Degenerative Cultures consists of a series of “bhiobrid” (bio-digital hybrid) artworks in which living organisms, social networks and Artificial Intelligence work together to corrupt the human impulse to master nature. Replicating the logic of so-called “intelligent” microorganisms, the artists blur the limits between biological and artificial intelligence.

Books that deal with the human desire to control nature serve as food for a colony of microorganisms. Next to the book with live fungi is a computer monitor. An intelligent digital fungus searches the Internet and corrupts texts with the same predatory intent to control nature. These two systems, one organic and the other informational, communicate through a digital interface.

Degenerative Cultures: Lujipen, 2018 Lumen Prize BCS Award in Artificial Intelligence, in Uncommon Natures at Brighton Digital Festival, UK, 2018; Images: Cesar & Lois (left); Jo Thorne Photography (right)

Degenerative Cultures is a series of “bhiobrid” (bio-digital hybrid) artworks, integrating living and digital systems in a single network in different constellations. The digital fungus is an Artificial Intelligence with generative algorithms that are based on the growth of living microorganisms. In this edition, Physarum polycephalum grows over the text of a real book, tweeting less legible text as the organism covers and redacts the original passage. Anyone can interact with the system through twitter to propel the A.I. to expand the database of texts that the digital fungus sources online and consumes.

Humanity as a global monolith, in the context of cross-continental consumerism and its philosophical corollary of individualism, has long sought to control nature—a propensity that predates Modernity’s ideology of techno-science and extends from Cicero to today’s climate engineering. This behavior has been conceptualized, planned and justified through ideas such as progress, beauty, domestication, profit and the superiority of human beings throughout the ages, proliferated through Western religion, science, art, philosophy and economics. In its different iterations, Degenerative Cultures critically examines these old and new texts, searching for patterns that could direct humanity to disinformation and corrupt the algorithms of Modernity.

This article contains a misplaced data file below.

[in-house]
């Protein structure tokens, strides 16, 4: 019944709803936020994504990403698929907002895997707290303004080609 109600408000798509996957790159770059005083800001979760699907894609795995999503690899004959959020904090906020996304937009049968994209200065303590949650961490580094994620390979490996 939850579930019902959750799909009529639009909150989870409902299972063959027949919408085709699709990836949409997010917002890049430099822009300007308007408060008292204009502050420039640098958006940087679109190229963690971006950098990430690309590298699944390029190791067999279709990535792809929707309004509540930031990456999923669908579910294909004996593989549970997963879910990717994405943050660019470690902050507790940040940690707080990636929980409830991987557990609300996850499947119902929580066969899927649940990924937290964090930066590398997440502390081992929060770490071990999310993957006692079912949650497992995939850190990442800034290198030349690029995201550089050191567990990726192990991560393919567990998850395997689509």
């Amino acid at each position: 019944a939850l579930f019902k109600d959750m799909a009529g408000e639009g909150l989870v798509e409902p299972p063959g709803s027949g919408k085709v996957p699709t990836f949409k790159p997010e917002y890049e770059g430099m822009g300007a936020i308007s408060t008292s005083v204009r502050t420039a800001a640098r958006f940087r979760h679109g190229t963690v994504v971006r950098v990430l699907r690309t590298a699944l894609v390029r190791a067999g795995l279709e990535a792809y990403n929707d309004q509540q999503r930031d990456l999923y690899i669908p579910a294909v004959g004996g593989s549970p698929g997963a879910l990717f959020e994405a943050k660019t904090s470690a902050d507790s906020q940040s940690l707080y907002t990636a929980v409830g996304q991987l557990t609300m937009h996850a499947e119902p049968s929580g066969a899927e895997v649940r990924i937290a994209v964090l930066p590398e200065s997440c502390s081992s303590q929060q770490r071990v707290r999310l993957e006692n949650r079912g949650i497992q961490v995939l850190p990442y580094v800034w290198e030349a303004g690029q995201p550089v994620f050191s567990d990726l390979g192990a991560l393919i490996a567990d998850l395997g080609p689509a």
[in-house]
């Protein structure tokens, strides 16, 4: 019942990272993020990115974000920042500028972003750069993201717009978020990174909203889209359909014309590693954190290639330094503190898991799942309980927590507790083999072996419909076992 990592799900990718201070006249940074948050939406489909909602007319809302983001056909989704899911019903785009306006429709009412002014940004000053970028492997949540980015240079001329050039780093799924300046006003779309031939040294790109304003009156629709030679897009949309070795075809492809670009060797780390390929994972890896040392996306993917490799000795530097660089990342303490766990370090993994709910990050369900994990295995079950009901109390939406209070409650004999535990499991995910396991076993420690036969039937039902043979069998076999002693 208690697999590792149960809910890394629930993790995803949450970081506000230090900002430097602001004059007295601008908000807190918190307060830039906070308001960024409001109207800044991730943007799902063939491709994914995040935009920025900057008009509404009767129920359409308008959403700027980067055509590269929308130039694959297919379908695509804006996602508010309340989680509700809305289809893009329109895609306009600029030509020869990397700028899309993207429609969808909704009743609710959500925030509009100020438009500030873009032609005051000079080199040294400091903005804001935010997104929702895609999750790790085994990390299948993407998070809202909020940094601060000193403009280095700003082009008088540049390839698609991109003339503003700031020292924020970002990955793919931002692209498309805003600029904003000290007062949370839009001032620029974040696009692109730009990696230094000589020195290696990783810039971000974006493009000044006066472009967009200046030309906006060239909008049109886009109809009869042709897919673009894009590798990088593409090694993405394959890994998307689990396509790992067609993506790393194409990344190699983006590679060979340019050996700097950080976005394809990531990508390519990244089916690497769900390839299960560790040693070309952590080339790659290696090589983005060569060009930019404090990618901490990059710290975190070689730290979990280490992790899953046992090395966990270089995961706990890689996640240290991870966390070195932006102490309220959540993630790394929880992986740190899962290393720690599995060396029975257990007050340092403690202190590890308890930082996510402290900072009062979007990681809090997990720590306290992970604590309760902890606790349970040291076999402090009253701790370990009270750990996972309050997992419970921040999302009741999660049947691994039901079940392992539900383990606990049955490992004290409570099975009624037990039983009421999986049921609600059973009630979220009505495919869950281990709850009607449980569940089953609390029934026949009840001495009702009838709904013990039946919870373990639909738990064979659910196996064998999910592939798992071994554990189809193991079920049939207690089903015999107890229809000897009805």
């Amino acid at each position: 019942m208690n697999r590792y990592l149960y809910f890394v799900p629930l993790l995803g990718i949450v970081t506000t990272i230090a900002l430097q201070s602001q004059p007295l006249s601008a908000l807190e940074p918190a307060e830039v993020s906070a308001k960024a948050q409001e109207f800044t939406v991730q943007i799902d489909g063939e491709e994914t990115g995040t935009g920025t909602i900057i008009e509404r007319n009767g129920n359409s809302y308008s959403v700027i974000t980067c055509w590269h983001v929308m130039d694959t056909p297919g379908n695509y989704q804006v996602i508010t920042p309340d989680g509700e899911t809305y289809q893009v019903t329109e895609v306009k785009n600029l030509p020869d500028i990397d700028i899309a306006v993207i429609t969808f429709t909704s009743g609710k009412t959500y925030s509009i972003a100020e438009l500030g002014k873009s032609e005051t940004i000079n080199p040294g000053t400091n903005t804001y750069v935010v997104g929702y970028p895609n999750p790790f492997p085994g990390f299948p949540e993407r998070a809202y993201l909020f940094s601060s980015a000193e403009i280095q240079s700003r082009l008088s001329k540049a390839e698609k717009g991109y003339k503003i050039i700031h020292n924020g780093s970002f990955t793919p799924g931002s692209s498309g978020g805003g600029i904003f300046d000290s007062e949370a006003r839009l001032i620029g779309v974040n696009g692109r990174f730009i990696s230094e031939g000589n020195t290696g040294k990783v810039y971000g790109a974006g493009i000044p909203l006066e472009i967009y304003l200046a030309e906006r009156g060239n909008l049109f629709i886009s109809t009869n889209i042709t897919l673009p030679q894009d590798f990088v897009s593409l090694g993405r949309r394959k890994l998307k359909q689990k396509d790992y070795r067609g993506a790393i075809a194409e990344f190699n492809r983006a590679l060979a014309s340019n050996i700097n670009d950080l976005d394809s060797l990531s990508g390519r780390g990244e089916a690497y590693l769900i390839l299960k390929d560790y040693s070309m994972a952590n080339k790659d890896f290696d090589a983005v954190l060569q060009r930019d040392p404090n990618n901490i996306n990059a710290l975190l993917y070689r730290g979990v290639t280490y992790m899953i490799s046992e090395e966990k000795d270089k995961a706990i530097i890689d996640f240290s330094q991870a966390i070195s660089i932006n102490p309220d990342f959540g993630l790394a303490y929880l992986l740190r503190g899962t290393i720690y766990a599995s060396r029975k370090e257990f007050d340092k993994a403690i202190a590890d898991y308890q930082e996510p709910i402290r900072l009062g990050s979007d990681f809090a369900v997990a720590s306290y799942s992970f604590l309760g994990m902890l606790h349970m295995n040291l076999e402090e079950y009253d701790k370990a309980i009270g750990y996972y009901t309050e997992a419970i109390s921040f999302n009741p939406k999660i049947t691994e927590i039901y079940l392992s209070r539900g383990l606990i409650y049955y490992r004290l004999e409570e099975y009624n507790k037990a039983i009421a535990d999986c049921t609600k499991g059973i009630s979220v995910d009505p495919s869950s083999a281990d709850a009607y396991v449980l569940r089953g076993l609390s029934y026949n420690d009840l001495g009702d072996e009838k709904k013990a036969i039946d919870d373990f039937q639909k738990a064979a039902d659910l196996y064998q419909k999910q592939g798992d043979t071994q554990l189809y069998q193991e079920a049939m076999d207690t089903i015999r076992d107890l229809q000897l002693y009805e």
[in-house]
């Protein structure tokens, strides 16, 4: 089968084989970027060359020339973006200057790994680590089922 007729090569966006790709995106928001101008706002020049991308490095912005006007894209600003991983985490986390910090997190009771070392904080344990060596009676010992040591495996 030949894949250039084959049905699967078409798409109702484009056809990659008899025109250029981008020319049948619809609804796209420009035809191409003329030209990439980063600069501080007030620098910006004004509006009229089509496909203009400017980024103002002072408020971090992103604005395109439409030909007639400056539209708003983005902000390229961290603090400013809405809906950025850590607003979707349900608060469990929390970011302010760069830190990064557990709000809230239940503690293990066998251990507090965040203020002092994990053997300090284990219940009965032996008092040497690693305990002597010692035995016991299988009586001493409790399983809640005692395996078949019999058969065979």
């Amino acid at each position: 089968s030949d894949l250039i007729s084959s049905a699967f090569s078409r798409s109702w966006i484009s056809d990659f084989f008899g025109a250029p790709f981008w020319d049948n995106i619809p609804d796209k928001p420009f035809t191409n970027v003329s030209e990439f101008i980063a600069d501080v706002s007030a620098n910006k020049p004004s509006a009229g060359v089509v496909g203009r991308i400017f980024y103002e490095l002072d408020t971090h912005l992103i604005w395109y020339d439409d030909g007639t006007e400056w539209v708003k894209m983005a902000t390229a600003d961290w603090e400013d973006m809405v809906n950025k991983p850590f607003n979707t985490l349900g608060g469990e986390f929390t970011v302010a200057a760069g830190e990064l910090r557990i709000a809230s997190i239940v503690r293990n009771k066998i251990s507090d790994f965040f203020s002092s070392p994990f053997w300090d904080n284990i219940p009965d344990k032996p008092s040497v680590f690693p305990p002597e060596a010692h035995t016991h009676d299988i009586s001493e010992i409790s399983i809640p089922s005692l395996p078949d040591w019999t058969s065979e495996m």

[…] we alone have the power of controlling the most violent of nature’s offspring, the sea and the winds […] we confine the rivers and straighten or divert their courses. In fine, by means of our hands we essay to create as it were a second world within the world of nature.

Cicero, De Natura Deorum, year 45 B.C.

A network of deep and large channels can be dug […] in hot deserts as (hot as the) Sahara. When these channels are connected with the seas & oceans, a network of water channels is created in those deserts. In this way, the local climate of deserts will change because channel water is vaporized during daytime when air temperature reaches 50°C and condenses during nighttime when air temperature is around 0°C.

Constantin Sandu, et al., Space Technology for Reduction of Desert Areas on Earth and Weather Control, 2018

Degenerative Cultures maps and corrupts the predatory knowledge frameworks that have consistently driven how humanity deals with nature. The resulting bio-digital system makes visible those entropic patterns in human culture that have carried us into the Anthropocene. Conceived and developed across continents, Degenerative Cultures began with this question: how can we push the relationship between human beings and nature and cross the different systems of communication inherent in technology and nature? What can we learn from the interactions across biological, social and technical networks?

Physical books are used as the substrates for microorganisms. The text is destroyed in a physical sense, and this destruction is visible through the disappearance of legible text on the surface of the pages. The A.I. component analyzes the living microorganisms’ growth and feeds an algorithm linked to cellular automata and natural language analysis. This bio-digital agent searches the Internet and builds a database of texts on humanity’s efforts to control nature. Just as the physical book is consumed by the microbiological culture, the digital database is corrupted by the degenerative algorithm. Readouts from the consumption of the physical book and the digital database are visible in the Twitter feed of @HelloFungus and printed out onsite on a thermal printer.

The resulting Internet communications and database corruption are directed by microorganisms. In the process, different types of knowledge systems become crossed – the human knowledge embedded in books that discuss humanity’s relationship to nature, human technological systems for communication of similar concepts, and nature’s knowledge inherent in the organic growth patterns of the living things around us.